We'll All Be Murdered In Our Beds
a history of the world of crime reporting
We'll All Be Murdered In Our Beds, is a popular history of the world of crime reporting and its daring, dodgy and sometimes heroic proponents. Crime reporting has always been a staple of the news, even before the growth of the mass market press. The slogan 'if it bleeds, it leads' still holds true. But how did it come to have such a grip on our imagination?
Crime reporters have been accused both of glamourising crime and of increasing the fear of it. Are either claims true? The aim of the book is to explore how crime reporting started, from its earliest practitioners who catalogued the lives and crimes of condemned men, to the 'murder pack' of the 1930s and the 'sultans of the newsroom' of the 1950s up to the present day and the arrests of more than 60 reporters in connection with phone hacking and bribing police officers.
An early 'celebrity criminal' Dick Turpin, was first written about in the Gentleman's Magazine and Jack Sheppard, the robber and master-escaper, was in many ways a forerunner of the great train robbers in terms of his popular appeal. He escaped from prison four times, had a vast popular following and was celebrated at the end of his life in Applebee's Original Weekly Journal, in a story that has been attributed by some to Daniel Defoe. Reports of Turpin's and Sheppard's crimes are a mixture of disapproval and fascination, which was to set the tone for crime reporting over the next 300 years.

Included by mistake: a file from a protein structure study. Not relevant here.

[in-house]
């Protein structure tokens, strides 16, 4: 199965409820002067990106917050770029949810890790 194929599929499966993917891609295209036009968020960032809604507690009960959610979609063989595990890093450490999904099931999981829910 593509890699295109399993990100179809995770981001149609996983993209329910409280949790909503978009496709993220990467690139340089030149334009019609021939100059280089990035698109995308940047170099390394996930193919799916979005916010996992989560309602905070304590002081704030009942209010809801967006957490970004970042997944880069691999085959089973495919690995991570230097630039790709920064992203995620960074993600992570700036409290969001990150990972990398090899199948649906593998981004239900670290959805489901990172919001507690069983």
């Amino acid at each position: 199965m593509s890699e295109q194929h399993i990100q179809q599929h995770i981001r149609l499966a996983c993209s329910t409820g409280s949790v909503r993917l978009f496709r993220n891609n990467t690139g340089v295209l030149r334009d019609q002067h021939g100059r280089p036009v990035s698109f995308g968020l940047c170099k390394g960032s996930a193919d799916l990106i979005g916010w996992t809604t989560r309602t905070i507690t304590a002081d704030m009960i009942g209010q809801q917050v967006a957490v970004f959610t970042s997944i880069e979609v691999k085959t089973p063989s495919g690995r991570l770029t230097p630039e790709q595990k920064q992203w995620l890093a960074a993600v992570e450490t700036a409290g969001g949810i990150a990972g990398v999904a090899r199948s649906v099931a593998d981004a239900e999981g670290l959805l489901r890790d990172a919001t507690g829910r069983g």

With the arrival of mass circulation newspapers, crime reporters became the big-shots of the newsroom. From the 1930s the reporters who covered the field were known as the Murder Gang. Ethics were rough and ready and even murderers could expect a hefty payment for an exclusive. When women committed crimes they were often seen through a prism of disapproval as 'femmes fatales', 'gangster's molls' or 'black widows'. Women crime reporters had to fight their own way in to the closed circle of 'crime men' who hung out at Scotland Yard.
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